96% of the British public oppose the state-backed press regulator Impress, on the grounds that it is funded by a single super-wealthy donor.
An overwhelming majority of people in the UK said that any body given power over the media should have to get its money in a different way.
The results are a stinging rebuke to Impress, which is backed by the millionaire Max Mosley, who has pursued a vendetta against the popular press since being caught conducting an orgy by the now-defunct News of the World.
The survey, conducted by pollsters YouGov, also found that only 1% of people think that press regulation should be a Government priority. The results can be viewed in full here.
Mosley, who has given some £4million to Impress via two charities, is a vocal supporter of changes in British law he hopes would compel newspapers to use Impress instead of their own systems of regulation.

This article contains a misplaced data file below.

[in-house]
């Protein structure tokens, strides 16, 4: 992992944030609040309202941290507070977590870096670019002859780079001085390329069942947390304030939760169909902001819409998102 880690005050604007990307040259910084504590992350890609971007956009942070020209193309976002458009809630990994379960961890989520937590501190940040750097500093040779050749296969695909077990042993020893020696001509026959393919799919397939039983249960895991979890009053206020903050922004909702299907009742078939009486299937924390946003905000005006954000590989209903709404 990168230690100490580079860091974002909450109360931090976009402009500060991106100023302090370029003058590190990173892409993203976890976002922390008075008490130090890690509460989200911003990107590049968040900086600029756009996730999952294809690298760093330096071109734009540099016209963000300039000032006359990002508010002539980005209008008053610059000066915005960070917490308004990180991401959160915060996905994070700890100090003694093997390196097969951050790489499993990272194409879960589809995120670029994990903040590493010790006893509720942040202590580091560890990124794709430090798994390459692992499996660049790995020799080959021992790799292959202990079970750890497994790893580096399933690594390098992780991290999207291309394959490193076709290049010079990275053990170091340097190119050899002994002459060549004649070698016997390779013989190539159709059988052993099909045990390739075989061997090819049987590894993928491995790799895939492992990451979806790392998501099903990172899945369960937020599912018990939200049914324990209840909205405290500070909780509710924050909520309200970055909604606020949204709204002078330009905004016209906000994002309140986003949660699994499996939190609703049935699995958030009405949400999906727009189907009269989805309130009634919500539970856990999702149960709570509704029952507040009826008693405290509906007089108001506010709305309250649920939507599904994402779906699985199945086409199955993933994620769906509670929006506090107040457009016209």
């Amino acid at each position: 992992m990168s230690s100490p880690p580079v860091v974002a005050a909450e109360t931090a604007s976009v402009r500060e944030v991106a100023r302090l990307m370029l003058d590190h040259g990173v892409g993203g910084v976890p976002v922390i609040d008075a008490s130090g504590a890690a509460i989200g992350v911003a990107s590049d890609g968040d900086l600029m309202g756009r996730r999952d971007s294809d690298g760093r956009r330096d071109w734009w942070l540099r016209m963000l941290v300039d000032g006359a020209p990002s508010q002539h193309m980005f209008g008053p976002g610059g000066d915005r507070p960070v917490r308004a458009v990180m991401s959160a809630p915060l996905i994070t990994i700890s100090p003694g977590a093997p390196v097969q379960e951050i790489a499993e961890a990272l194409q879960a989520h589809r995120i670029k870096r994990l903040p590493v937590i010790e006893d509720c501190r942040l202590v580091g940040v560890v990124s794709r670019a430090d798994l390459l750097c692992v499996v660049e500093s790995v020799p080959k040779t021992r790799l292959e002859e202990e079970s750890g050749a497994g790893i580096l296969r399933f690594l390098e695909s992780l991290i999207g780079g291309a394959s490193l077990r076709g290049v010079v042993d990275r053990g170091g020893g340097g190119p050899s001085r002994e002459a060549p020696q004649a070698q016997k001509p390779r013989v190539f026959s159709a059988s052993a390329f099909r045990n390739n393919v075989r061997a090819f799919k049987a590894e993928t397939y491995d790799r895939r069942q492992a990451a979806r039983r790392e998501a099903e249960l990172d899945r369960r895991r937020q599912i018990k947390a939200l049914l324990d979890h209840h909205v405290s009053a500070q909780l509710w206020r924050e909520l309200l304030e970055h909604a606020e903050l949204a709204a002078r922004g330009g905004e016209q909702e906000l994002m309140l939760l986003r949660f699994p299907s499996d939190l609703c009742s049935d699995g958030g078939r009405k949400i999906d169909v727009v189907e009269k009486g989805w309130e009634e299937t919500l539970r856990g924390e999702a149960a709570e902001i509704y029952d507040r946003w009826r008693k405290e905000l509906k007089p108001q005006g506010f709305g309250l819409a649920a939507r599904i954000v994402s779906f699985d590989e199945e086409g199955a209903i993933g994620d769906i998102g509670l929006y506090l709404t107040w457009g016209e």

The UK Government is currently considering whether to activate a new law which would force publications to pay enormous legal fees when taken to court – even if they win the case.
Editors and industry figures have warned that the change would open the door for powerful figures to intimidate the media by launching spurious, expensive lawsuits which publications themselves would have to fund.
And even without direct threats, the new rules would likely cause publications to think twice before pursuing powerful figures or unearthing wrongdoing.
The same poll – commissioned by the News Media Association, which opposes the change – found that 49% of respondents favour a model funded by members of the press themselves.
This is already in place under the Independent Press Standards Organisation, which oversees most of the press, including the Times, Sun, Daily Mail, Telegraph and most of the regional and local press.
The survey also presented 16 possible priorities for the Government, and asked respondents to pick up to four.
The top results were Brexit (53%), health (48%), immigration (45%) and the economy (44%). Press regulation, with 1% support, was last.